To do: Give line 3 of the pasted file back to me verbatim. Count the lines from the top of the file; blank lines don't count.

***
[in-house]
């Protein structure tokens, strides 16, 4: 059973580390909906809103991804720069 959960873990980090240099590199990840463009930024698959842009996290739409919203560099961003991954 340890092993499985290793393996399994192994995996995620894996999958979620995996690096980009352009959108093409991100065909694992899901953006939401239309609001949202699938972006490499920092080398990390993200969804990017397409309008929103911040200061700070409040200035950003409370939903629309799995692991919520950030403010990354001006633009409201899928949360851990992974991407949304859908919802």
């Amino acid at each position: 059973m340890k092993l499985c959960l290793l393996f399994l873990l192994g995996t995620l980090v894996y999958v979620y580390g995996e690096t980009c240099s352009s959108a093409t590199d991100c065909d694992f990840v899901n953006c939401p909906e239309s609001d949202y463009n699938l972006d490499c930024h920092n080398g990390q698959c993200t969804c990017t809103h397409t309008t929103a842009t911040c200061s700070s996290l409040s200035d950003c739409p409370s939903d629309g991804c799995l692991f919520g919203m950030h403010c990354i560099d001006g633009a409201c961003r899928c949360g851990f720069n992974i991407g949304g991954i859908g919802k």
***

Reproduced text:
């Amino acid at each position: 059973m340890k092993l499985c959960l290793l393996f399994l873990l192994g995996t995620l980090v894996y999958v979620y580390g995996e690096t980009c240099s352009s959108a093409t590199d991100c065909d694992f990840v899901n953006c939401p909906e239309s609001d949202y463009n699938l972006d490499c930024h920092n080398g990390q698959c993200t969804c990017t809103h397409t309008t929103a842009t911040c200061s700070s996290l409040s200035d950003c739409p409370s939903d629309g991804c799995l692991f919520g919203m950030h403010c990354i560099d001006g633009a409201c961003r899928c949360g851990f720069n992974i991407g949304g991954i859908g919802k």